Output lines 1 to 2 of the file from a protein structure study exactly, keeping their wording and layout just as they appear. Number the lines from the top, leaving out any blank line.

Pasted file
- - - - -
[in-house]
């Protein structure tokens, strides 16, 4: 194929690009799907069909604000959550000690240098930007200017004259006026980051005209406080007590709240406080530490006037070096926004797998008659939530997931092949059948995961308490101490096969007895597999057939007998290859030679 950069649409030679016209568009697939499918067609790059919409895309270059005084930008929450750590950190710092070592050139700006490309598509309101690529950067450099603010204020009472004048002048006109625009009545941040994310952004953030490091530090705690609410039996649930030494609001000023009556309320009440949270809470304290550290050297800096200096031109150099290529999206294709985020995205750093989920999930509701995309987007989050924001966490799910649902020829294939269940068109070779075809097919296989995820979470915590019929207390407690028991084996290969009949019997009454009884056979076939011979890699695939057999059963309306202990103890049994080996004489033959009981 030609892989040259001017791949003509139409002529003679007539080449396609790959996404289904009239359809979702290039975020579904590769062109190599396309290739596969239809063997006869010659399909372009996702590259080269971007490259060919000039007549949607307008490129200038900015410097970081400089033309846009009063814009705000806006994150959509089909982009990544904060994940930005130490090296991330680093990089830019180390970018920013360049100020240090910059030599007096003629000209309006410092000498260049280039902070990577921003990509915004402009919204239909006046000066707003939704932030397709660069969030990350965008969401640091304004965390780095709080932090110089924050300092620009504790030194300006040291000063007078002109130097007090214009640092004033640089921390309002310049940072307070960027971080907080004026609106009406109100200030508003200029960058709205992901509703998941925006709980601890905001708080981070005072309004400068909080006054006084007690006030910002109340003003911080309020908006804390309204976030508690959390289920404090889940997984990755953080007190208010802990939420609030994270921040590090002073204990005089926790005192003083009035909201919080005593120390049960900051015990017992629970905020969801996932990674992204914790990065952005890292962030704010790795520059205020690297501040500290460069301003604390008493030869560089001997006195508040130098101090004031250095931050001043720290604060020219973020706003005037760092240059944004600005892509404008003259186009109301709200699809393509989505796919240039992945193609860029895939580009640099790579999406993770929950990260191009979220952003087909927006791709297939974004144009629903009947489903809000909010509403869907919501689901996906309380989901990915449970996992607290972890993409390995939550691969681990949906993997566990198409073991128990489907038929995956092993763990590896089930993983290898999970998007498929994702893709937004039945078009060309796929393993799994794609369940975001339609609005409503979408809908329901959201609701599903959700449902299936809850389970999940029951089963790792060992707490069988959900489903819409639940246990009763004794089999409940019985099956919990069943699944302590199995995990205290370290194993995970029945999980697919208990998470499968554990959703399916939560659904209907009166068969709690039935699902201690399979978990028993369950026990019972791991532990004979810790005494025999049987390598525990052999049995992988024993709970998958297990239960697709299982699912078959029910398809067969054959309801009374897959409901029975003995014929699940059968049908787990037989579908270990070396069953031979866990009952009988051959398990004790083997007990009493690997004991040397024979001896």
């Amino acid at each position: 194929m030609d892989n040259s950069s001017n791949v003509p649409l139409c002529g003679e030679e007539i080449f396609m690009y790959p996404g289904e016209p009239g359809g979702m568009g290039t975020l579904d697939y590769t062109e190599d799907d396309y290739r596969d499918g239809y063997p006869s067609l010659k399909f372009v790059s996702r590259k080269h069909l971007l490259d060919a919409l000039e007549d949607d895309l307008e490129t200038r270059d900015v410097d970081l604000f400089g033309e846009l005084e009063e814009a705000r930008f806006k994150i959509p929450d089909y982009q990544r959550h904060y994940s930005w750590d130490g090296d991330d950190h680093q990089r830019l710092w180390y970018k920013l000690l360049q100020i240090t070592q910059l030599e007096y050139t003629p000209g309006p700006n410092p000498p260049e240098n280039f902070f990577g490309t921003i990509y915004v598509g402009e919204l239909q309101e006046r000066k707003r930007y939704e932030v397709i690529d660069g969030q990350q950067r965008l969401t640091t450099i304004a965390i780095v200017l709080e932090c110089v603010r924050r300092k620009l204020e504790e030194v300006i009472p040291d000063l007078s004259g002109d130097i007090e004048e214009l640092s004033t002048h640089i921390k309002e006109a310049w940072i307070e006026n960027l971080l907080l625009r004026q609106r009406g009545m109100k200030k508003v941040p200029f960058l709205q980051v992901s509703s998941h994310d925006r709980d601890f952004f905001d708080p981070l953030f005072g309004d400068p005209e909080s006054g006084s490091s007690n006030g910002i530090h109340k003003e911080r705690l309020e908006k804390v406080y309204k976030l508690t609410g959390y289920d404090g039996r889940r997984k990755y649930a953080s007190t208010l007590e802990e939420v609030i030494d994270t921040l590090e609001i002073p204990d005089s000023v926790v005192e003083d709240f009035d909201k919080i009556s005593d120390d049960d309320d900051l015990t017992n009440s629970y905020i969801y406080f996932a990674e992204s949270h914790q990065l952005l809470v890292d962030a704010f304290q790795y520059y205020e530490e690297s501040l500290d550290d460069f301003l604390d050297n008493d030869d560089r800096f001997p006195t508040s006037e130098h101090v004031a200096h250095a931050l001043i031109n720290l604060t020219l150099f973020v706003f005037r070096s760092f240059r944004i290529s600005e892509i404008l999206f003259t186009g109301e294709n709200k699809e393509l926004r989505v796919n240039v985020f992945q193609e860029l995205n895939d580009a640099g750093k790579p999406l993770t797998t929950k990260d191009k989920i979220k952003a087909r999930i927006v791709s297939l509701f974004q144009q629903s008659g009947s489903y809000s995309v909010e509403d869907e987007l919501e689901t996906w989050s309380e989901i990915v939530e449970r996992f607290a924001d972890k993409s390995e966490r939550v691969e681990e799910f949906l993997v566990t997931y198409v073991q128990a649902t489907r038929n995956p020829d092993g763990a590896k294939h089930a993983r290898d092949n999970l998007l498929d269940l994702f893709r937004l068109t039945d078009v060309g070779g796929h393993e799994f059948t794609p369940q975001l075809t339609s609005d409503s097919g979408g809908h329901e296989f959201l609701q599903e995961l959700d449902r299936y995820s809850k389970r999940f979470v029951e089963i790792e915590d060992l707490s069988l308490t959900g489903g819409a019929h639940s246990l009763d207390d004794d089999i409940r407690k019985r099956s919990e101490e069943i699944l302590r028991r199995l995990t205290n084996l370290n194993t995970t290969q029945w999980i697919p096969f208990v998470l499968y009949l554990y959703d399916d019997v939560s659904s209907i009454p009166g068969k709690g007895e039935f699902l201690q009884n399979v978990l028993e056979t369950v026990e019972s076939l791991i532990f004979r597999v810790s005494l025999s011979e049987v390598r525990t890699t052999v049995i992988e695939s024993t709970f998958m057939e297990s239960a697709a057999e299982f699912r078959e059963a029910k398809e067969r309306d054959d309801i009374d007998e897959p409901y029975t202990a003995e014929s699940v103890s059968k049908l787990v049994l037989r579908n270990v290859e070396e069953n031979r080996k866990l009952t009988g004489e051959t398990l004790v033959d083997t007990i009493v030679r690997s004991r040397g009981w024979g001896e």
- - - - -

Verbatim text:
[in-house]
């Protein structure tokens, strides 16, 4: 194929690009799907069909604000959550000690240098930007200017004259006026980051005209406080007590709240406080530490006037070096926004797998008659939530997931092949059948995961308490101490096969007895597999057939007998290859030679 950069649409030679016209568009697939499918067609790059919409895309270059005084930008929450750590950190710092070592050139700006490309598509309101690529950067450099603010204020009472004048002048006109625009009545941040994310952004953030490091530090705690609410039996649930030494609001000023009556309320009440949270809470304290550290050297800096200096031109150099290529999206294709985020995205750093989920999930509701995309987007989050924001966490799910649902020829294939269940068109070779075809097919296989995820979470915590019929207390407690028991084996290969009949019997009454009884056979076939011979890699695939057999059963309306202990103890049994080996004489033959009981 030609892989040259001017791949003509139409002529003679007539080449396609790959996404289904009239359809979702290039975020579904590769062109190599396309290739596969239809063997006869010659399909372009996702590259080269971007490259060919000039007549949607307008490129200038900015410097970081400089033309846009009063814009705000806006994150959509089909982009990544904060994940930005130490090296991330680093990089830019180390970018920013360049100020240090910059030599007096003629000209309006410092000498260049280039902070990577921003990509915004402009919204239909006046000066707003939704932030397709660069969030990350965008969401640091304004965390780095709080932090110089924050300092620009504790030194300006040291000063007078002109130097007090214009640092004033640089921390309002310049940072307070960027971080907080004026609106009406109100200030508003200029960058709205992901509703998941925006709980601890905001708080981070005072309004400068909080006054006084007690006030910002109340003003911080309020908006804390309204976030508690959390289920404090889940997984990755953080007190208010802990939420609030994270921040590090002073204990005089926790005192003083009035909201919080005593120390049960900051015990017992629970905020969801996932990674992204914790990065952005890292962030704010790795520059205020690297501040500290460069301003604390008493030869560089001997006195508040130098101090004031250095931050001043720290604060020219973020706003005037760092240059944004600005892509404008003259186009109301709200699809393509989505796919240039992945193609860029895939580009640099790579999406993770929950990260191009979220952003087909927006791709297939974004144009629903009947489903809000909010509403869907919501689901996906309380989901990915449970996992607290972890993409390995939550691969681990949906993997566990198409073991128990489907038929995956092993763990590896089930993983290898999970998007498929994702893709937004039945078009060309796929393993799994794609369940975001339609609005409503979408809908329901959201609701599903959700449902299936809850389970999940029951089963790792060992707490069988959900489903819409639940246990009763004794089999409940019985099956919990069943699944302590199995995990205290370290194993995970029945999980697919208990998470499968554990959703399916939560659904209907009166068969709690039935699902201690399979978990028993369950026990019972791991532990004979810790005494025999049987390598525990052999049995992988024993709970998958297990239960697709299982699912078959029910398809067969054959309801009374897959409901029975003995014929699940059968049908787990037989579908270990070396069953031979866990009952009988051959398990004790083997007990009493690997004991040397024979001896």